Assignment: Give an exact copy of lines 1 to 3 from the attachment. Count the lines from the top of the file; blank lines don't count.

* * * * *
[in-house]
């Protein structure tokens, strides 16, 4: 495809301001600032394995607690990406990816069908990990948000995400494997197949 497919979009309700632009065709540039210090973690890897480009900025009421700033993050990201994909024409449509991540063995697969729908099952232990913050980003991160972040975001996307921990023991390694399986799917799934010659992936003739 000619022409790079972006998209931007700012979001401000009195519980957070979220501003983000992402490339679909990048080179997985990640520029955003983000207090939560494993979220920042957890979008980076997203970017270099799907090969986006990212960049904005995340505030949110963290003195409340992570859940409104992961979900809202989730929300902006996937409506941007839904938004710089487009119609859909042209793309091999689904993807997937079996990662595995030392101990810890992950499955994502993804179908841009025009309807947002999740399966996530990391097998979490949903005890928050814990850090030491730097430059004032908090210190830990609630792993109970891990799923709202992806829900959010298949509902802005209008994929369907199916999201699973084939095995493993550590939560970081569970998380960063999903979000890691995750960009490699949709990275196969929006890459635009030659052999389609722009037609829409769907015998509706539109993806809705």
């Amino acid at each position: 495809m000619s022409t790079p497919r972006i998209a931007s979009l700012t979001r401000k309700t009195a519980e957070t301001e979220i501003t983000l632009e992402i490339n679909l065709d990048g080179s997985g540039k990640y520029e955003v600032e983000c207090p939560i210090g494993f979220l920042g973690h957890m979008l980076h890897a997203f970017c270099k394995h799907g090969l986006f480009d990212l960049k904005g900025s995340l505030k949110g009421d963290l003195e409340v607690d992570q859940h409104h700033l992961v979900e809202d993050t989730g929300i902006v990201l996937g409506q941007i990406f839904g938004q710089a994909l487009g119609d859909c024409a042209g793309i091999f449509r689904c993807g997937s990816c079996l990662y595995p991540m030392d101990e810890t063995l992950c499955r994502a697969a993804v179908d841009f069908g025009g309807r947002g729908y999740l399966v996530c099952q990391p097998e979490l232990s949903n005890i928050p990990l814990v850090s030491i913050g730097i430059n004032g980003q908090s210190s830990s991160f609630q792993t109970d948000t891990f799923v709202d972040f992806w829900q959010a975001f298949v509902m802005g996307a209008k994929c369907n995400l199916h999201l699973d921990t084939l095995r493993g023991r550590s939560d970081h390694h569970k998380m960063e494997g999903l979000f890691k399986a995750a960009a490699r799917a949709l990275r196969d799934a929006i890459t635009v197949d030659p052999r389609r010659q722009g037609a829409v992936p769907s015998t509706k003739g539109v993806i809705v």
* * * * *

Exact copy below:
[in-house]
């Protein structure tokens, strides 16, 4: 495809301001600032394995607690990406990816069908990990948000995400494997197949 497919979009309700632009065709540039210090973690890897480009900025009421700033993050990201994909024409449509991540063995697969729908099952232990913050980003991160972040975001996307921990023991390694399986799917799934010659992936003739 000619022409790079972006998209931007700012979001401000009195519980957070979220501003983000992402490339679909990048080179997985990640520029955003983000207090939560494993979220920042957890979008980076997203970017270099799907090969986006990212960049904005995340505030949110963290003195409340992570859940409104992961979900809202989730929300902006996937409506941007839904938004710089487009119609859909042209793309091999689904993807997937079996990662595995030392101990810890992950499955994502993804179908841009025009309807947002999740399966996530990391097998979490949903005890928050814990850090030491730097430059004032908090210190830990609630792993109970891990799923709202992806829900959010298949509902802005209008994929369907199916999201699973084939095995493993550590939560970081569970998380960063999903979000890691995750960009490699949709990275196969929006890459635009030659052999389609722009037609829409769907015998509706539109993806809705």
């Amino acid at each position: 495809m000619s022409t790079p497919r972006i998209a931007s979009l700012t979001r401000k309700t009195a519980e957070t301001e979220i501003t983000l632009e992402i490339n679909l065709d990048g080179s997985g540039k990640y520029e955003v600032e983000c207090p939560i210090g494993f979220l920042g973690h957890m979008l980076h890897a997203f970017c270099k394995h799907g090969l986006f480009d990212l960049k904005g900025s995340l505030k949110g009421d963290l003195e409340v607690d992570q859940h409104h700033l992961v979900e809202d993050t989730g929300i902006v990201l996937g409506q941007i990406f839904g938004q710089a994909l487009g119609d859909c024409a042209g793309i091999f449509r689904c993807g997937s990816c079996l990662y595995p991540m030392d101990e810890t063995l992950c499955r994502a697969a993804v179908d841009f069908g025009g309807r947002g729908y999740l399966v996530c099952q990391p097998e979490l232990s949903n005890i928050p990990l814990v850090s030491i913050g730097i430059n004032g980003q908090s210190s830990s991160f609630q792993t109970d948000t891990f799923v709202d972040f992806w829900q959010a975001f298949v509902m802005g996307a209008k994929c369907n995400l199916h999201l699973d921990t084939l095995r493993g023991r550590s939560d970081h390694h569970k998380m960063e494997g999903l979000f890691k399986a995750a960009a490699r799917a949709l990275r196969d799934a929006i890459t635009v197949d030659p052999r389609r010659q722009g037609a829409v992936p769907s015998t509706k003739g539109v993806i809705v």